In Africa, Christianity was associated with colonial civilization. It was intertwined with specifically British culture. Converting to Christianity meant a change of name to adopt either Jewish or English names. The converted were physically separated from their communities and given preference services such as Education, Employment, etc. Both colonial and Missionary masters painted a picture of superior culture over the Africans that created an imbedded attitude of overdependence on them. That caused a lack of self-esteem and innovation among the Africa people (Church). In an attempt to address the situation, the Church in Africa has gradually turned Christianity into trade and commerce, thus eroding Christian values and reducing it to material wellbeing as an indicator of stability.
The missionary miss-match:
Missionary churches are busy setting up huge business enterprises to make profits while congregations are dwindling. Is this not a contradiction? The effort of investing infrastructures with anticipation of making the Church economically viable in the future is suffocating the very essence why the Church exists today (Winning souls and discipling them for Christian Mission). If you think this is just a make-up, the Church in Europe is suffering from the same Miss-match. Having huge church buildings without people.
On the extreme end, Pentecostals and Charismatics are immersed into prosperity gospel, selling of miracles, hawking holy waters, etc. for selfish gains. The devastating situation is that majority of Christians are left bewildered and disillusioned about faith and realism.
What is at stake?
The Church in Africa, just like the rest of the world, is rapidly degenerating into a religious outfit that has the only form of godliness but without transformative spiritual power. Pastors/priests have lapsed into professional religious leaders, most of them now interested in money and comfort at the expense of the Great Commission and, more importantly, little discipleship. It is the situation explained above that has triggered the question, is the Church healthy?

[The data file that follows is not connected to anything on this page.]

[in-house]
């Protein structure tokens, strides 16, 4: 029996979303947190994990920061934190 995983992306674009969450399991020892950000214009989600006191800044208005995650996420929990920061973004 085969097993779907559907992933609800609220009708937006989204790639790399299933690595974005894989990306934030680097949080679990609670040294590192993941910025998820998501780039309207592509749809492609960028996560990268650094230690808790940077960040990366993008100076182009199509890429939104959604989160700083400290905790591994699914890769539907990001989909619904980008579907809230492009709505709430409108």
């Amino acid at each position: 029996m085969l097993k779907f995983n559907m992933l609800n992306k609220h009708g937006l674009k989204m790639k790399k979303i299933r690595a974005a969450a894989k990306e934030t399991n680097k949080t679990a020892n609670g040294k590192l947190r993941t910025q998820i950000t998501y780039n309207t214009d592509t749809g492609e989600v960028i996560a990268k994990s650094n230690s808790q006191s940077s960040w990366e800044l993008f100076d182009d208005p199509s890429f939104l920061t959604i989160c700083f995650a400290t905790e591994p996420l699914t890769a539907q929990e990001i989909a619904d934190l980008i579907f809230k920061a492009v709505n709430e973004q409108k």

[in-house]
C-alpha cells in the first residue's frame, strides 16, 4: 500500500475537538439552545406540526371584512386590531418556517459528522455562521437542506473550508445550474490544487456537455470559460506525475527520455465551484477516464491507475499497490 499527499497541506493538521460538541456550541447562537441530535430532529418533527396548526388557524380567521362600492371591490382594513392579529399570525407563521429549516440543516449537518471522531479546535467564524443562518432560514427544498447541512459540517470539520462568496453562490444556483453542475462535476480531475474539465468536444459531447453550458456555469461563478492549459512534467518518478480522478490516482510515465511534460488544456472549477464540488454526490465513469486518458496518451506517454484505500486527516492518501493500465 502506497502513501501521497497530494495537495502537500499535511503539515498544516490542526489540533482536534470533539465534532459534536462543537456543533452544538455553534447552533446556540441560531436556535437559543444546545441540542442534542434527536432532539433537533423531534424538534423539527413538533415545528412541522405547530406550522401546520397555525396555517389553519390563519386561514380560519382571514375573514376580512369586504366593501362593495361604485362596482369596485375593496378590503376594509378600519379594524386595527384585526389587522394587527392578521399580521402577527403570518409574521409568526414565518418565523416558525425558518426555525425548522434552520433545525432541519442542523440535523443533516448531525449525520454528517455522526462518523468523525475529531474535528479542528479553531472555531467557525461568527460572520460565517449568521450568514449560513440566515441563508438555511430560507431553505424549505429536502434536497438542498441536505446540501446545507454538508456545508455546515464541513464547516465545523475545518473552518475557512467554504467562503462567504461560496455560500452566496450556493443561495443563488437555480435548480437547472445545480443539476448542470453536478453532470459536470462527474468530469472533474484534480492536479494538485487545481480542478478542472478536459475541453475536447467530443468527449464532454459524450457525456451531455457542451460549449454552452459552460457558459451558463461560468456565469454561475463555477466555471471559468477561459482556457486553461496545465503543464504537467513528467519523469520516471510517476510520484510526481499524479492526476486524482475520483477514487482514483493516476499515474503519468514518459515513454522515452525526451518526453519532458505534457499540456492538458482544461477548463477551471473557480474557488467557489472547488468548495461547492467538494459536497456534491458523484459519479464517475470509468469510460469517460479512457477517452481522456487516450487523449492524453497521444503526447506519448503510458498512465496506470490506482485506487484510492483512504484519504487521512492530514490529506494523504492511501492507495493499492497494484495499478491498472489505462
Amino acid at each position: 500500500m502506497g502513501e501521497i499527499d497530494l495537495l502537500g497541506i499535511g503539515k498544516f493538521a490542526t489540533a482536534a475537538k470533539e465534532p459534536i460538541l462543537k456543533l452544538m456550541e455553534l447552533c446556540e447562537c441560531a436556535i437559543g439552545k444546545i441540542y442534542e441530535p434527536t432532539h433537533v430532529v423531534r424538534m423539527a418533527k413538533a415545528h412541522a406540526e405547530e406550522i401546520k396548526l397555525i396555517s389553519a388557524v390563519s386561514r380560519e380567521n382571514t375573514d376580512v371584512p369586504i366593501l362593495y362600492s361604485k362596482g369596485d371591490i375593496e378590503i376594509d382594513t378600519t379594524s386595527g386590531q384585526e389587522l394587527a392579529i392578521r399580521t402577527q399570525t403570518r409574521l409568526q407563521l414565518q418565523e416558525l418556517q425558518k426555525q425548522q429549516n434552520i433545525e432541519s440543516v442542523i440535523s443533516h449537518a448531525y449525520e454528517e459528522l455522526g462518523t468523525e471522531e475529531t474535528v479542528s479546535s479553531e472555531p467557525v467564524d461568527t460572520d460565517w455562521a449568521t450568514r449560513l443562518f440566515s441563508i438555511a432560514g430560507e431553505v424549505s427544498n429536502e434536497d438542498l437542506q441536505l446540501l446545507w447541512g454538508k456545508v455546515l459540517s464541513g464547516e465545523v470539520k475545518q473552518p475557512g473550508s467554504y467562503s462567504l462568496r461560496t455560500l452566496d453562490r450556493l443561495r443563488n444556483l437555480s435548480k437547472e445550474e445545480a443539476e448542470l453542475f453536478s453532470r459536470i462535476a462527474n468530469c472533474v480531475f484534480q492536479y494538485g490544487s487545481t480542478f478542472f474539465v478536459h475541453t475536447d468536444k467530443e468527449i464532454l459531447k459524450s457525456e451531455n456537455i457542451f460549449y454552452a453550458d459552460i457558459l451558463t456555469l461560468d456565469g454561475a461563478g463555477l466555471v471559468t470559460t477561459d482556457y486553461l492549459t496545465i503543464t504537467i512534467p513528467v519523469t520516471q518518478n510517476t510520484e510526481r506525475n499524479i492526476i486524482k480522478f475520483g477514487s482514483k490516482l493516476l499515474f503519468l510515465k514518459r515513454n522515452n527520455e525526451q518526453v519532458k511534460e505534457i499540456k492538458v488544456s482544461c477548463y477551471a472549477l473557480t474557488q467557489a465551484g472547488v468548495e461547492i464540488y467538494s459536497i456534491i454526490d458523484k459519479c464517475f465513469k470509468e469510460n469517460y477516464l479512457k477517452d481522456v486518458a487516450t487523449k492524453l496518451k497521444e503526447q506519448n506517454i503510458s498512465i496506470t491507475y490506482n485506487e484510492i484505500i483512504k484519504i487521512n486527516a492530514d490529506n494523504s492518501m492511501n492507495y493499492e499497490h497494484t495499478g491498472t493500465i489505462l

This course has been developed out of many years of ministry practice, reflecting both on historical and emerging trends that have, over the years, negatively affected Christian Mission worldwide. Christianity is on the decline. A reality that many church leaders struggle to come to terms with. Drawing our theology from 1st Corinthians 12, 13, and fourteen, it is clear that the church-being the body of Christ with many parts need to re-examine herself and rediscover her primary calling. Chapter 12: 26, Paul concludes that if one part of the body is paining, the whole body pains.
The thrust of the course is to equip mostly the Lay Leadership of the Church to acquire both knowledge and skills on how to nurture a healthy and sustainable church amidst the above mentioned contradicting voices.
Philosophy: Building a healthy church
Vision: Nurturing a healthy and sustainable church in Africa.
The Mission: Equip, Empower and Release Christian leaders as agents of both spiritual and social change within their context and sphere of influence
It presupposes that, if the Church leadership (The ordained) in Africa re-examines herself-understanding and intentionally invests her resources towards fulfilling God’s Mission by training and mentoring local church leadership (The Laity), then it will cause spiritual, socio-economic and political transformation. (Stewardship). The strategy is anchored on the understanding that the Church-the People of God, are central to the realization of God’s purposes in the world, and as His instrument, have the responsibility of presenting Christ to the world through their lives and actions in ways that portray Christ as the only viable option. (Discipleship). It is in this breath that Equipping of Church Leaders (The laity) at the local church level becomes a foundational and appropriate vehicle for mobilizing communities in Africa to reflect God’s kingdom values, experiencing church growth, peace, tranquillity and harmony in every village and community in Africa. The core objective is to raise well trained and equipped men and women, both clergy and lay leaders rooted in the theology and practice of Healthy Church across Africa seeking to impact all centres of influence in society.